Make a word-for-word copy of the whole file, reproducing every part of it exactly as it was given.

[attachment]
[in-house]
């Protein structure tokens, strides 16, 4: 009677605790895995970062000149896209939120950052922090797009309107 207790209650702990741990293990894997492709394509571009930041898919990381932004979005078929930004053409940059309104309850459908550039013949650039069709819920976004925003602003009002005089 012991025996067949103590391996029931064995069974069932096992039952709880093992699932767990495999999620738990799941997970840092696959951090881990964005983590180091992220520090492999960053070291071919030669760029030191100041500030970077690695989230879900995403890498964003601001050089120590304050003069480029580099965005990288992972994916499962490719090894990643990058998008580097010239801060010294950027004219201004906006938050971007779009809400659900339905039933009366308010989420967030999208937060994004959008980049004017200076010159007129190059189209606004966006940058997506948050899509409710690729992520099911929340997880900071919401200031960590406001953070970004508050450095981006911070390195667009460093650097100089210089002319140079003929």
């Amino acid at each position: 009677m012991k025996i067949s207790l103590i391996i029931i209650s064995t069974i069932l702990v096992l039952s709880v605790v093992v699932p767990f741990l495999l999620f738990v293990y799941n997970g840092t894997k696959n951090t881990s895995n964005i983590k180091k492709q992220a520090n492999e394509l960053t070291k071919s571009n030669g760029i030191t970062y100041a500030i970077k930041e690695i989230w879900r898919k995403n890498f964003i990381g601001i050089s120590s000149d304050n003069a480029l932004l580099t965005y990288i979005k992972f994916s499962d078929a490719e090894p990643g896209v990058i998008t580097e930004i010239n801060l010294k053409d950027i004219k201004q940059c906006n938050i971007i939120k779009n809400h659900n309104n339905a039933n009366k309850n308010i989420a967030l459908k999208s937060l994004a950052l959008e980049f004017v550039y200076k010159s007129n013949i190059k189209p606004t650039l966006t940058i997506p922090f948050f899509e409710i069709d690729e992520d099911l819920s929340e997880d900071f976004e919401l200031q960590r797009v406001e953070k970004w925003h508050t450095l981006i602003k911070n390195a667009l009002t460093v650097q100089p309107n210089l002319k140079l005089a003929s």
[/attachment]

[in-house]
């Protein structure tokens, strides 16, 4: 009677605790895995970062000149896209939120950052922090797009309107 207790209650702990741990293990894997492709394509571009930041898919990381932004979005078929930004053409940059309104309850459908550039013949650039069709819920976004925003602003009002005089 012991025996067949103590391996029931064995069974069932096992039952709880093992699932767990495999999620738990799941997970840092696959951090881990964005983590180091992220520090492999960053070291071919030669760029030191100041500030970077690695989230879900995403890498964003601001050089120590304050003069480029580099965005990288992972994916499962490719090894990643990058998008580097010239801060010294950027004219201004906006938050971007779009809400659900339905039933009366308010989420967030999208937060994004959008980049004017200076010159007129190059189209606004966006940058997506948050899509409710690729992520099911929340997880900071919401200031960590406001953070970004508050450095981006911070390195667009460093650097100089210089002319140079003929």
């Amino acid at each position: 009677m012991k025996i067949s207790l103590i391996i029931i209650s064995t069974i069932l702990v096992l039952s709880v605790v093992v699932p767990f741990l495999l999620f738990v293990y799941n997970g840092t894997k696959n951090t881990s895995n964005i983590k180091k492709q992220a520090n492999e394509l960053t070291k071919s571009n030669g760029i030191t970062y100041a500030i970077k930041e690695i989230w879900r898919k995403n890498f964003i990381g601001i050089s120590s000149d304050n003069a480029l932004l580099t965005y990288i979005k992972f994916s499962d078929a490719e090894p990643g896209v990058i998008t580097e930004i010239n801060l010294k053409d950027i004219k201004q940059c906006n938050i971007i939120k779009n809400h659900n309104n339905a039933n009366k309850n308010i989420a967030l459908k999208s937060l994004a950052l959008e980049f004017v550039y200076k010159s007129n013949i190059k189209p606004t650039l966006t940058i997506p922090f948050f899509e409710i069709d690729e992520d099911l819920s929340e997880d900071f976004e919401l200031q960590r797009v406001e953070k970004w925003h508050t450095l981006i602003k911070n390195a667009l009002t460093v650097q100089p309107n210089l002319k140079l005089a003929s």